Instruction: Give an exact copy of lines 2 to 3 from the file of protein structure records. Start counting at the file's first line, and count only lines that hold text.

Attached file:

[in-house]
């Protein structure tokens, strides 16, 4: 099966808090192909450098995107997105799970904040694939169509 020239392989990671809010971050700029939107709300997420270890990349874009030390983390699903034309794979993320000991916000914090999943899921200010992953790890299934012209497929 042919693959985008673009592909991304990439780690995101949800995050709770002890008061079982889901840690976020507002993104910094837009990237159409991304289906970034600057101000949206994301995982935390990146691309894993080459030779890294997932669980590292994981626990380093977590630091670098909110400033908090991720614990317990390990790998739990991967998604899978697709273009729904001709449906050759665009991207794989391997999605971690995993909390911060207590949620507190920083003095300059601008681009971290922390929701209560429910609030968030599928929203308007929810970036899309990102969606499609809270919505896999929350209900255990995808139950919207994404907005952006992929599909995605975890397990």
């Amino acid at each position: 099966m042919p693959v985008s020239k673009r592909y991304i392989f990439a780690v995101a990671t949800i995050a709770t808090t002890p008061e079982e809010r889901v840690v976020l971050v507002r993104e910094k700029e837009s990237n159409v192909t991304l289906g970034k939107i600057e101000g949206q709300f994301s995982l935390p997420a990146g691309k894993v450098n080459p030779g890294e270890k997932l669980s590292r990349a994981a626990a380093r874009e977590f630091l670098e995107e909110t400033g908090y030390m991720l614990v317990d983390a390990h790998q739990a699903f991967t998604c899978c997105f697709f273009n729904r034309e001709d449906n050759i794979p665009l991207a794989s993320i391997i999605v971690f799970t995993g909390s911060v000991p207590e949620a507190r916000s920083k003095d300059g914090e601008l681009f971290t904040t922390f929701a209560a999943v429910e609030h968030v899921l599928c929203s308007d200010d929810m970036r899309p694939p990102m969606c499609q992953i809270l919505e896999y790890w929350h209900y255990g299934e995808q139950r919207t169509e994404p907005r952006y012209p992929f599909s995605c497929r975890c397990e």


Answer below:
């Protein structure tokens, strides 16, 4: 099966808090192909450098995107997105799970904040694939169509 020239392989990671809010971050700029939107709300997420270890990349874009030390983390699903034309794979993320000991916000914090999943899921200010992953790890299934012209497929 042919693959985008673009592909991304990439780690995101949800995050709770002890008061079982889901840690976020507002993104910094837009990237159409991304289906970034600057101000949206994301995982935390990146691309894993080459030779890294997932669980590292994981626990380093977590630091670098909110400033908090991720614990317990390990790998739990991967998604899978697709273009729904001709449906050759665009991207794989391997999605971690995993909390911060207590949620507190920083003095300059601008681009971290922390929701209560429910609030968030599928929203308007929810970036899309990102969606499609809270919505896999929350209900255990995808139950919207994404907005952006992929599909995605975890397990």
């Amino acid at each position: 099966m042919p693959v985008s020239k673009r592909y991304i392989f990439a780690v995101a990671t949800i995050a709770t808090t002890p008061e079982e809010r889901v840690v976020l971050v507002r993104e910094k700029e837009s990237n159409v192909t991304l289906g970034k939107i600057e101000g949206q709300f994301s995982l935390p997420a990146g691309k894993v450098n080459p030779g890294e270890k997932l669980s590292r990349a994981a626990a380093r874009e977590f630091l670098e995107e909110t400033g908090y030390m991720l614990v317990d983390a390990h790998q739990a699903f991967t998604c899978c997105f697709f273009n729904r034309e001709d449906n050759i794979p665009l991207a794989s993320i391997i999605v971690f799970t995993g909390s911060v000991p207590e949620a507190r916000s920083k003095d300059g914090e601008l681009f971290t904040t922390f929701a209560a999943v429910e609030h968030v899921l599928c929203s308007d200010d929810m970036r899309p694939p990102m969606c499609q992953i809270l919505e896999y790890w929350h209900y255990g299934e995808q139950r919207t169509e994404p907005r952006y012209p992929f599909s995605c497929r975890c397990e």